- The Washington Times - Monday, December 1, 2003


The nation’s manufacturing sector expanded in November for a fifth consecutive month and at its fastest rate in nearly two decades, while October construction spending was the best month on record.

“We’re clearly coming out of the woods,” Sung Won Sohn, chief economist at Wells Fargo in Minneapolis, said yesterday in response to the reports.

The Institute for Supply Management reported that its manufacturing index soared last month to its fastest clip since December 1983. The index registered 62.8, an increase from the October reading of 57 and well above analysts’ expectations of 58.1.

An index reading above 50 indicates expansion; one below 50 indicates that manufacturing activity is contracting.

Economists said the most encouraging detail in the manufacturing report was an employment increase — the first time the industry has added jobs in more than three years.

“If factory employment is starting to improve — and that has been one of the toughest nuts to crack — then we are likely to see growth across all sectors,” said Douglas Porter, senior economist at Nesbitt Burns Securities of Chicago. “That is truly an encouraging result.”

Also yesterday, the Commerce Department reported that the total value of building projects under way came in at a seasonally adjusted $922 billion in October, a 0.9 percent increase from the previous month.

The $922 billion level was an all-time monthly high, and the percentage change from the previous month was better than the 0.6 percent rise that analysts were forecasting.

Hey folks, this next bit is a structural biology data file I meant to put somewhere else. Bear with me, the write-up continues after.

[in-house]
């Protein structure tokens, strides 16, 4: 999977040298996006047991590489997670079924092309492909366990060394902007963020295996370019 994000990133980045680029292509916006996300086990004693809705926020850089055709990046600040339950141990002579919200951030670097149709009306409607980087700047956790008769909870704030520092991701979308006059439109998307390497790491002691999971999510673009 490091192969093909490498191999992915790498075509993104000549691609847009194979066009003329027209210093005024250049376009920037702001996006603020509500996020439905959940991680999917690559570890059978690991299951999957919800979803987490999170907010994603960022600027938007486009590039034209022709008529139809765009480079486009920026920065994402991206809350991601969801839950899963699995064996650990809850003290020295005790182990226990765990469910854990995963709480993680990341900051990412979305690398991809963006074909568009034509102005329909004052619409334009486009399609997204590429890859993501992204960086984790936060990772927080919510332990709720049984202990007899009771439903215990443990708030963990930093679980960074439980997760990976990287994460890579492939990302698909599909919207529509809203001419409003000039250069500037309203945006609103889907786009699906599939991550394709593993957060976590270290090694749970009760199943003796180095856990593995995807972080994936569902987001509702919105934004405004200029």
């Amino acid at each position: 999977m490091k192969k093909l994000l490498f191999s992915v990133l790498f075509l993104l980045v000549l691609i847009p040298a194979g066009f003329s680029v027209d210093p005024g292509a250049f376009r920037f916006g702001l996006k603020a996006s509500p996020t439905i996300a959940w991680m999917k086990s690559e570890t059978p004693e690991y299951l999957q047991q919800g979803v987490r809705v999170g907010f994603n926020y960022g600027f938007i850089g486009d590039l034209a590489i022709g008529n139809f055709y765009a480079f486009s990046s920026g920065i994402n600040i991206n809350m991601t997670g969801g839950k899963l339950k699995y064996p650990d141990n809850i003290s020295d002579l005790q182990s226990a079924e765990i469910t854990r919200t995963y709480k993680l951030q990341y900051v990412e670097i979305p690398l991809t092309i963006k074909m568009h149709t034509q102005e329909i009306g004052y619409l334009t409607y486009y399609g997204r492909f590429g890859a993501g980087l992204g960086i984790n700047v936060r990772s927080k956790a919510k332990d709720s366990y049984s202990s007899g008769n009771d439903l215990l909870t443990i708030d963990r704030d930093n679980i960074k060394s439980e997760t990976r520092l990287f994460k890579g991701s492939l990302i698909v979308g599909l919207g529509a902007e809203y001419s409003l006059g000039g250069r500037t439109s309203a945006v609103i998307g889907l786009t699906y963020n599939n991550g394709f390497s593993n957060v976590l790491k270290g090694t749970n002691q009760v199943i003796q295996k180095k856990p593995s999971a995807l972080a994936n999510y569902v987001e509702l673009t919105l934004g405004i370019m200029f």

The strength in construction was broad-based, with spending by private builders on residential construction and spending by government on public works projects each posting the highest monthly level on record.

Spending by private builders on residential projects grew by 2.2 percent in October to $484 billion. Those gains helped offset cutbacks in spending on other types of construction, including factories and hotels and motels.

Spending by government on major public works projects increased by 1.2 percent to $224.7 billion. Stronger spending on schools, health-care buildings and transportation facilities helped to blunt weaker spending on highways and streets and public safety facilities.

Sign up for Daily Newsletters

Copyright © 2019 The Washington Times, LLC. Click here for reprint permission.

The Washington Times Comment Policy

The Washington Times welcomes your comments on Spot.im, our third-party provider. Please read our Comment Policy before commenting.


Click to Read More and View Comments

Click to Hide